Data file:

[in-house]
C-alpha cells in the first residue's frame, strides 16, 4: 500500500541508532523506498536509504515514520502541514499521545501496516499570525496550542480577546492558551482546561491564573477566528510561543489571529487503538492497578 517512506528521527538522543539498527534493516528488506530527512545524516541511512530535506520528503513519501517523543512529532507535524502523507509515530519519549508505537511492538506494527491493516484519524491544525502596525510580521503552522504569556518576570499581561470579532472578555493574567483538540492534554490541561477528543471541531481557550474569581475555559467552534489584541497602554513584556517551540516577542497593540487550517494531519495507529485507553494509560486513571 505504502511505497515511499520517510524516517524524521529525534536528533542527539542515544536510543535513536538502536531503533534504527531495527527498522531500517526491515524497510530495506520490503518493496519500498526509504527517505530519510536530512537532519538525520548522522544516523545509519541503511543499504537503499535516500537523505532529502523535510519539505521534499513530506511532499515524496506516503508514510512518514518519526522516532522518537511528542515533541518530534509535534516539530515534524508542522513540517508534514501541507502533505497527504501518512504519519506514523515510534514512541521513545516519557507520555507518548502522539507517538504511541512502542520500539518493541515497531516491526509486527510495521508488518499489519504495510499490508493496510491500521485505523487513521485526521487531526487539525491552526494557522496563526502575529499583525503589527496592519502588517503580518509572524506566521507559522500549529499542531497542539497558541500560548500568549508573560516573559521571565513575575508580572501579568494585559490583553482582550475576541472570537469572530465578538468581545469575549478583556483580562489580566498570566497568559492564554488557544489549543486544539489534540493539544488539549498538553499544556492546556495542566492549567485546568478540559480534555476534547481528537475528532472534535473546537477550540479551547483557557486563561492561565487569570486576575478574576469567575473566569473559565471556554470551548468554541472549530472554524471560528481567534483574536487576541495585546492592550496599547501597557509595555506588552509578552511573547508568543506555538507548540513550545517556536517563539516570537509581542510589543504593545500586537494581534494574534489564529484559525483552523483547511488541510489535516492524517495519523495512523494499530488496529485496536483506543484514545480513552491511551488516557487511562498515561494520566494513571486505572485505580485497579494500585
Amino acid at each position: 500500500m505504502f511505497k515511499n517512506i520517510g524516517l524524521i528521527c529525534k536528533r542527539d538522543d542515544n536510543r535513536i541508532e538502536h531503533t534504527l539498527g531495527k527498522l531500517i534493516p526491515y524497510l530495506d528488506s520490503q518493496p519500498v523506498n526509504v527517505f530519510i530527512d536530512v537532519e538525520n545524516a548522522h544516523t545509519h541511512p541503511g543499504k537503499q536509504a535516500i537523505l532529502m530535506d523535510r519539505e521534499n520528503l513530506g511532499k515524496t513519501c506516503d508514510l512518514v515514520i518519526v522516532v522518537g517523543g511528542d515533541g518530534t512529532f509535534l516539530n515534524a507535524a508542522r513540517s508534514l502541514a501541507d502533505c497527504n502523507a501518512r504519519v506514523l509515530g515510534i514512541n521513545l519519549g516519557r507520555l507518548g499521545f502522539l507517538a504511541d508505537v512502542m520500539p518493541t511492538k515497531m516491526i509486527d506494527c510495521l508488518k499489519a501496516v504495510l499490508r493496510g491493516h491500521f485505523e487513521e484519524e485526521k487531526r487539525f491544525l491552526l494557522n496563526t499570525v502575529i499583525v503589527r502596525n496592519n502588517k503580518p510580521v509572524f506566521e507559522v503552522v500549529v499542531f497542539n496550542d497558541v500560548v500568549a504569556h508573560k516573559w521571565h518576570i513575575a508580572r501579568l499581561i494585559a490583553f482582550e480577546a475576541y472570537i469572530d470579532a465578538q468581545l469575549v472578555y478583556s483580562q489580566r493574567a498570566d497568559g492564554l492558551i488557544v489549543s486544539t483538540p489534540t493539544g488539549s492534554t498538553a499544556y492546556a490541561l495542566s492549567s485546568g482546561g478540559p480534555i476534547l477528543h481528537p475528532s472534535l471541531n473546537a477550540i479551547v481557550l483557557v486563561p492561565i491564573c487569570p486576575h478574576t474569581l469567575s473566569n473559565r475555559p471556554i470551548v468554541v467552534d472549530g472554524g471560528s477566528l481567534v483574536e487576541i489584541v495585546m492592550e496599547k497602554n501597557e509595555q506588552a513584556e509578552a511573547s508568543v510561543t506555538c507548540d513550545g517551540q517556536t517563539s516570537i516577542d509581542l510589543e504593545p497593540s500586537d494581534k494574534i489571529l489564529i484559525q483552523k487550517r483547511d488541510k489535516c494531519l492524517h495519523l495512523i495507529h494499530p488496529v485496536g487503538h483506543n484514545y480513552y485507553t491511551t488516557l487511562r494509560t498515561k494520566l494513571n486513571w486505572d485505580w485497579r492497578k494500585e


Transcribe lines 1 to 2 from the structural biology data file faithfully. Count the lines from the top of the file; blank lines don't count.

[in-house]
C-alpha cells in the first residue's frame, strides 16, 4: 500500500541508532523506498536509504515514520502541514499521545501496516499570525496550542480577546492558551482546561491564573477566528510561543489571529487503538492497578 517512506528521527538522543539498527534493516528488506530527512545524516541511512530535506520528503513519501517523543512529532507535524502523507509515530519519549508505537511492538506494527491493516484519524491544525502596525510580521503552522504569556518576570499581561470579532472578555493574567483538540492534554490541561477528543471541531481557550474569581475555559467552534489584541497602554513584556517551540516577542497593540487550517494531519495507529485507553494509560486513571 505504502511505497515511499520517510524516517524524521529525534536528533542527539542515544536510543535513536538502536531503533534504527531495527527498522531500517526491515524497510530495506520490503518493496519500498526509504527517505530519510536530512537532519538525520548522522544516523545509519541503511543499504537503499535516500537523505532529502523535510519539505521534499513530506511532499515524496506516503508514510512518514518519526522516532522518537511528542515533541518530534509535534516539530515534524508542522513540517508534514501541507502533505497527504501518512504519519506514523515510534514512541521513545516519557507520555507518548502522539507517538504511541512502542520500539518493541515497531516491526509486527510495521508488518499489519504495510499490508493496510491500521485505523487513521485526521487531526487539525491552526494557522496563526502575529499583525503589527496592519502588517503580518509572524506566521507559522500549529499542531497542539497558541500560548500568549508573560516573559521571565513575575508580572501579568494585559490583553482582550475576541472570537469572530465578538468581545469575549478583556483580562489580566498570566497568559492564554488557544489549543486544539489534540493539544488539549498538553499544556492546556495542566492549567485546568478540559480534555476534547481528537475528532472534535473546537477550540479551547483557557486563561492561565487569570486576575478574576469567575473566569473559565471556554470551548468554541472549530472554524471560528481567534483574536487576541495585546492592550496599547501597557509595555506588552509578552511573547508568543506555538507548540513550545517556536517563539516570537509581542510589543504593545500586537494581534494574534489564529484559525483552523483547511488541510489535516492524517495519523495512523494499530488496529485496536483506543484514545480513552491511551488516557487511562498515561494520566494513571486505572485505580485497579494500585